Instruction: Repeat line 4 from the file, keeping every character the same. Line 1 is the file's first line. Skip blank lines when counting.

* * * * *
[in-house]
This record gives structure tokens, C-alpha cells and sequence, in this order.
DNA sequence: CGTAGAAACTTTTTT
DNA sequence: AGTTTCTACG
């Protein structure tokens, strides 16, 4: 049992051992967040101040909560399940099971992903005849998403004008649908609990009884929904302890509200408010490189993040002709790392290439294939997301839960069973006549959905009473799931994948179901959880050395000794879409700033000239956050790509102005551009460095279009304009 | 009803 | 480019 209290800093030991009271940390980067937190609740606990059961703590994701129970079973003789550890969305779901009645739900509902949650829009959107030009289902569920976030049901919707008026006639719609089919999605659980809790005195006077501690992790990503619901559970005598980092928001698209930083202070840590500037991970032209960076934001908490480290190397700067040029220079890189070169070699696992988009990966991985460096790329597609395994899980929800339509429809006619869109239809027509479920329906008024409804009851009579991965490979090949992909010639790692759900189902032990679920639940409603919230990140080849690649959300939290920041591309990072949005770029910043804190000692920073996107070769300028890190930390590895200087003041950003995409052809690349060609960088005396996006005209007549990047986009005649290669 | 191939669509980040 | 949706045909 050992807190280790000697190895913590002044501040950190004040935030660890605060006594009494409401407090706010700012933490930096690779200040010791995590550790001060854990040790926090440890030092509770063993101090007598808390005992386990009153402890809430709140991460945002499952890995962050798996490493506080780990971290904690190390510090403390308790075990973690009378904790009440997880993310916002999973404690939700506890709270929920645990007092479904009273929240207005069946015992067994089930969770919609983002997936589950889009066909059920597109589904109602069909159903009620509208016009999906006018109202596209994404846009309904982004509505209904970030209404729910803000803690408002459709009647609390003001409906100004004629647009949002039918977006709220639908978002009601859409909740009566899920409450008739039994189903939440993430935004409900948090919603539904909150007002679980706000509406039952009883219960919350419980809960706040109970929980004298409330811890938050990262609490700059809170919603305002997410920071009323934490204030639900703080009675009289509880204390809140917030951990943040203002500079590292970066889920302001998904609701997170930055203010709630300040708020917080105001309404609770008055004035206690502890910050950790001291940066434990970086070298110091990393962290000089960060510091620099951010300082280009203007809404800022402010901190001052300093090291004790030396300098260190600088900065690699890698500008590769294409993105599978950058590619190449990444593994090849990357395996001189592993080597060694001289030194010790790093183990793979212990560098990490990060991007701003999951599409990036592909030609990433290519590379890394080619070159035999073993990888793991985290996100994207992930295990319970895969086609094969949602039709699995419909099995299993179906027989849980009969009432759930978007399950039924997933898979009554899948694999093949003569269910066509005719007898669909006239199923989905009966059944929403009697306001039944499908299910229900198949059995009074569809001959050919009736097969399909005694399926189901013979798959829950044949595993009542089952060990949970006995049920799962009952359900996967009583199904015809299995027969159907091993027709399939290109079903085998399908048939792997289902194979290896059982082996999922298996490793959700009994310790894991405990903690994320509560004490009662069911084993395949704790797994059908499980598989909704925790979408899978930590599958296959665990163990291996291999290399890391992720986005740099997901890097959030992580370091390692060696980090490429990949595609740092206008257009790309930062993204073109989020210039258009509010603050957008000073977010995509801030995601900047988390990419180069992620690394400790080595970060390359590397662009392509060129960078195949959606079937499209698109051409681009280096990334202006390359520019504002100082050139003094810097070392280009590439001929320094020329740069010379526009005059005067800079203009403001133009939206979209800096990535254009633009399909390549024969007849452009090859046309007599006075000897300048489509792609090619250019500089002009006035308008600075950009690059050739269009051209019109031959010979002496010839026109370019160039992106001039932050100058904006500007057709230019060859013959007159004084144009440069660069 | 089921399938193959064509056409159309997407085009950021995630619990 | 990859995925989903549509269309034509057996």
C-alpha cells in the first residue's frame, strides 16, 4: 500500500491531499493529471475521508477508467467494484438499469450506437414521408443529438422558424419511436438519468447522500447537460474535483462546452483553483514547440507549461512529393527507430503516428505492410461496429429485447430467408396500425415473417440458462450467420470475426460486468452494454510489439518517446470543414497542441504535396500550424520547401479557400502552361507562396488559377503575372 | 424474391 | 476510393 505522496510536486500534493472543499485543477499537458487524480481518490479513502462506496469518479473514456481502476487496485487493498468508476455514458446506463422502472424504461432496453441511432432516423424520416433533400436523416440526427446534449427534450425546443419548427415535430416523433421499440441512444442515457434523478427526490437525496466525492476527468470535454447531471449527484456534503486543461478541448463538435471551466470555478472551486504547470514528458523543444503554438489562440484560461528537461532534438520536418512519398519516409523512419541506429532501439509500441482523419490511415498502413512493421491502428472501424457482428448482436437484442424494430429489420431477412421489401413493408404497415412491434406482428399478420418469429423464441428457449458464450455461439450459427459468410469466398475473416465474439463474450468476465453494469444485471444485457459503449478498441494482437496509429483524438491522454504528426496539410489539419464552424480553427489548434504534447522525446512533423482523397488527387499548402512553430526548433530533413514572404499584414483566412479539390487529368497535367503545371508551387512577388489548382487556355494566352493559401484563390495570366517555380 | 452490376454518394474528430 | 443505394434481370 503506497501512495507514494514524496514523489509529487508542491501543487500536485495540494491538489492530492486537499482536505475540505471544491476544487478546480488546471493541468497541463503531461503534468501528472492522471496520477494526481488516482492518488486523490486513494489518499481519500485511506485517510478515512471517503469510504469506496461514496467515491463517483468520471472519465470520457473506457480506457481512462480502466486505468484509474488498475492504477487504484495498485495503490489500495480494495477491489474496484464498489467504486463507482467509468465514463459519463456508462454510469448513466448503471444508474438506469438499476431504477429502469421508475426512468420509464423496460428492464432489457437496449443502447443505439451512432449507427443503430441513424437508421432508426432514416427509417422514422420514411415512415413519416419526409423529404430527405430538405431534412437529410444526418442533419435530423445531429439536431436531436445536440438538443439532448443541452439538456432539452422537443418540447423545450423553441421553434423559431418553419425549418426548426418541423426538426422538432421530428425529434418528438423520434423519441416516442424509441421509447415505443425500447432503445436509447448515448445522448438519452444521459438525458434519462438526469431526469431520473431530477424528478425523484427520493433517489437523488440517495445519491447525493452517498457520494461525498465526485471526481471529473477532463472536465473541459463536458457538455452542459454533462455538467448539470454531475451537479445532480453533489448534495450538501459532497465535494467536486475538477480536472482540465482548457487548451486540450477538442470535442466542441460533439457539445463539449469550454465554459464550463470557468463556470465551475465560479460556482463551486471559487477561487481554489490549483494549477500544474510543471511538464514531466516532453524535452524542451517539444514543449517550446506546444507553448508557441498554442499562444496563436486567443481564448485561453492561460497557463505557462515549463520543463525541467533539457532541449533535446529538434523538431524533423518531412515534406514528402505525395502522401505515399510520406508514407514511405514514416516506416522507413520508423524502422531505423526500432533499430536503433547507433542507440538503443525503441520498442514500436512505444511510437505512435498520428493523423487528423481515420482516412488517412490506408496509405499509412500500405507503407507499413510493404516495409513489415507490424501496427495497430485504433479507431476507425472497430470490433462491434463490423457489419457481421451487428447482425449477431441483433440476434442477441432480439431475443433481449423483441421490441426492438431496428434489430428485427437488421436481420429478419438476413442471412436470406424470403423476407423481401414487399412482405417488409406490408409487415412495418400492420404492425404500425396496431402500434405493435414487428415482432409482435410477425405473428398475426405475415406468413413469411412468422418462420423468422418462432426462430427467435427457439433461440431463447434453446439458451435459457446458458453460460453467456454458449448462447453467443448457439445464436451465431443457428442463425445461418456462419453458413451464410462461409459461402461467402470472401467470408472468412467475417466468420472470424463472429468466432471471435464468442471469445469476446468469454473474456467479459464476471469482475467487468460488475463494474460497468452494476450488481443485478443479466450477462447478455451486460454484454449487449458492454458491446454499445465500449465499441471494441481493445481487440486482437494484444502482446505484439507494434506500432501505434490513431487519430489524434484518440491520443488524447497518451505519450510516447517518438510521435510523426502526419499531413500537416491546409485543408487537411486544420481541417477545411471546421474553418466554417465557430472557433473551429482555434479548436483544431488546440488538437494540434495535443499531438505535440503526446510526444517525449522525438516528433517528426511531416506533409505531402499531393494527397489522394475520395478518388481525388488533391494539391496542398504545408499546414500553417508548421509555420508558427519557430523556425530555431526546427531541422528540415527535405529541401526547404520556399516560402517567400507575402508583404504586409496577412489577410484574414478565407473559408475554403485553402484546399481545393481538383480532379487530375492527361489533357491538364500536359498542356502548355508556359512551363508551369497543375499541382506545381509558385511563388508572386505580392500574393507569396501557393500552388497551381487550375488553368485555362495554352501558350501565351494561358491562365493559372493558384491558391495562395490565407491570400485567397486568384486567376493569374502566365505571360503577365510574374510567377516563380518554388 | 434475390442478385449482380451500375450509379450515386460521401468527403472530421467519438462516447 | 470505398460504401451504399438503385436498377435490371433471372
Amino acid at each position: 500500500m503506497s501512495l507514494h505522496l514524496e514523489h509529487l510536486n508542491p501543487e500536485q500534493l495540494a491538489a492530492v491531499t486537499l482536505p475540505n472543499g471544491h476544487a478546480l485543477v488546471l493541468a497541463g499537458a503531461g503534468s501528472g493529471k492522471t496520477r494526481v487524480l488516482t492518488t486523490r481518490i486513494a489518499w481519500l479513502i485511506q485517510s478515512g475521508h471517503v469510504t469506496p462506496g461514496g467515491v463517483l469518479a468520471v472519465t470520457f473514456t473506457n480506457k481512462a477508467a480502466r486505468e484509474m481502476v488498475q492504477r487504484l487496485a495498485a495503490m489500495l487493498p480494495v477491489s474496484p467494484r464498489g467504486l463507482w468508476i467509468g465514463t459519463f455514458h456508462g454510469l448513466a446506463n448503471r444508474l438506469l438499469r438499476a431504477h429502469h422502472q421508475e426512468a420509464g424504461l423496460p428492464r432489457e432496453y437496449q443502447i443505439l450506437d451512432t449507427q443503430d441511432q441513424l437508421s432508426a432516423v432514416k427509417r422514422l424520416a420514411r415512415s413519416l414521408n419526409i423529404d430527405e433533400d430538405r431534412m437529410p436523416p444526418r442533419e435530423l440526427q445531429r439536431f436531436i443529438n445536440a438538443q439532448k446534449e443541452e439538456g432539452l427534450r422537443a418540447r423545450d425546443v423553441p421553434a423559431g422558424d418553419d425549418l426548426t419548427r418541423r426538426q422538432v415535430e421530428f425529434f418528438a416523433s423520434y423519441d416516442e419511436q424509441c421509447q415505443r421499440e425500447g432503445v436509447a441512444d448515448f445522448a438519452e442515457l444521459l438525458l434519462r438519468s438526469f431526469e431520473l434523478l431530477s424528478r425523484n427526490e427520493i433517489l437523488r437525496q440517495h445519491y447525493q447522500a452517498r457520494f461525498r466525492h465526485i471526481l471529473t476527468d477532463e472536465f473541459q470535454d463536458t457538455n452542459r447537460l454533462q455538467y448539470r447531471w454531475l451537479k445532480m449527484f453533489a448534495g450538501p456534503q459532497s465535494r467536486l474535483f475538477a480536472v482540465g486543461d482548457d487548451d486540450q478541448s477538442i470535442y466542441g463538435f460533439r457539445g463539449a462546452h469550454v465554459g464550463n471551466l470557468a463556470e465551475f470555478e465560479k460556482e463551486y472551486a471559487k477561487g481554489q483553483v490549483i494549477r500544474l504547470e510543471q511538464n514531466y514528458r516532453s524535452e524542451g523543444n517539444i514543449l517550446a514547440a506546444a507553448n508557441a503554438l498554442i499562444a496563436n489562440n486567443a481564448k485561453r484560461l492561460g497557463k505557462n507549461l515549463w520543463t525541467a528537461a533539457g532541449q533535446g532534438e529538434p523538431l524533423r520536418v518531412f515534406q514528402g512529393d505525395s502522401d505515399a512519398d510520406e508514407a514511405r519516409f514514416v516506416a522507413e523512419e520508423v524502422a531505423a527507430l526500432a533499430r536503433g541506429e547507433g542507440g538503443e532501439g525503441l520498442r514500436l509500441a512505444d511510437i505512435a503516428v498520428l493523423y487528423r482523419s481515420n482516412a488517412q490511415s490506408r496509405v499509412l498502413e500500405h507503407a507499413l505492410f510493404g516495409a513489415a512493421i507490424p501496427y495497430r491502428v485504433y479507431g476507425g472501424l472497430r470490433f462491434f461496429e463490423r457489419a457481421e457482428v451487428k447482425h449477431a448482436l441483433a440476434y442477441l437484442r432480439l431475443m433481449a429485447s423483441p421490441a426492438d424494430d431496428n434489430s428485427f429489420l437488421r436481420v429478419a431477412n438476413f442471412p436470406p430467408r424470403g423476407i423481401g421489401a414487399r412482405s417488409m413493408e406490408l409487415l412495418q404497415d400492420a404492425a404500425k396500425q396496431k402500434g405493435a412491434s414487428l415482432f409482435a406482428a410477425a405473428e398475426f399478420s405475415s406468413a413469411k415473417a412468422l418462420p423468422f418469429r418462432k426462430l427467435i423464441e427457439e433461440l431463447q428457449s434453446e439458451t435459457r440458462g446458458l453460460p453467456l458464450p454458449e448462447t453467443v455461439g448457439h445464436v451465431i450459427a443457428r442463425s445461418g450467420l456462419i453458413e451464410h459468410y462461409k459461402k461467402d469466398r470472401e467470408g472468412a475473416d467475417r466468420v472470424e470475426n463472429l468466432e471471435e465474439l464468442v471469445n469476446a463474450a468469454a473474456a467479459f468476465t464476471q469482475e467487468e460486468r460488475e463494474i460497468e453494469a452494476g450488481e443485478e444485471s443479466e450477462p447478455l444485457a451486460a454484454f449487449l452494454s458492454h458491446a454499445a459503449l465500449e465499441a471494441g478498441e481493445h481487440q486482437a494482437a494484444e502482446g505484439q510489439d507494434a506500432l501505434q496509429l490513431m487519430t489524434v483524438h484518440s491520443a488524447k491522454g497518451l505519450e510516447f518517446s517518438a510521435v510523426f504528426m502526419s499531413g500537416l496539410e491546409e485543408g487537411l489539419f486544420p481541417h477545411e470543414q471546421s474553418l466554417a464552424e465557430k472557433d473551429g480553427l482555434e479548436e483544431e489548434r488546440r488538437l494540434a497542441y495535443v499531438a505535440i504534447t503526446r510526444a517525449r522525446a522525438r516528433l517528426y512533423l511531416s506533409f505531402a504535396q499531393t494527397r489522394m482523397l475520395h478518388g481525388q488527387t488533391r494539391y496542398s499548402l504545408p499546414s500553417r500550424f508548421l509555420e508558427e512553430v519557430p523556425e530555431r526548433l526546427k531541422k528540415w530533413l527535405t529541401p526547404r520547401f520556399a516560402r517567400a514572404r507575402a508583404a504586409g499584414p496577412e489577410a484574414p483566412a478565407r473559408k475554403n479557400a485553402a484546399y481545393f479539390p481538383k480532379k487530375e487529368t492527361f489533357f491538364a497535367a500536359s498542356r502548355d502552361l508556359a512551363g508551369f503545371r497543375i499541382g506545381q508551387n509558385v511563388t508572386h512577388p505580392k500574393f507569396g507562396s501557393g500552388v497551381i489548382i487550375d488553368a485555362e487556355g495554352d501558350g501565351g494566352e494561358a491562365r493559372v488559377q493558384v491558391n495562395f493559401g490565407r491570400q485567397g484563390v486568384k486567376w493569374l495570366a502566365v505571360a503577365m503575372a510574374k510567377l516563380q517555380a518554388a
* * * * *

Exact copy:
DNA sequence: AGTTTCTACG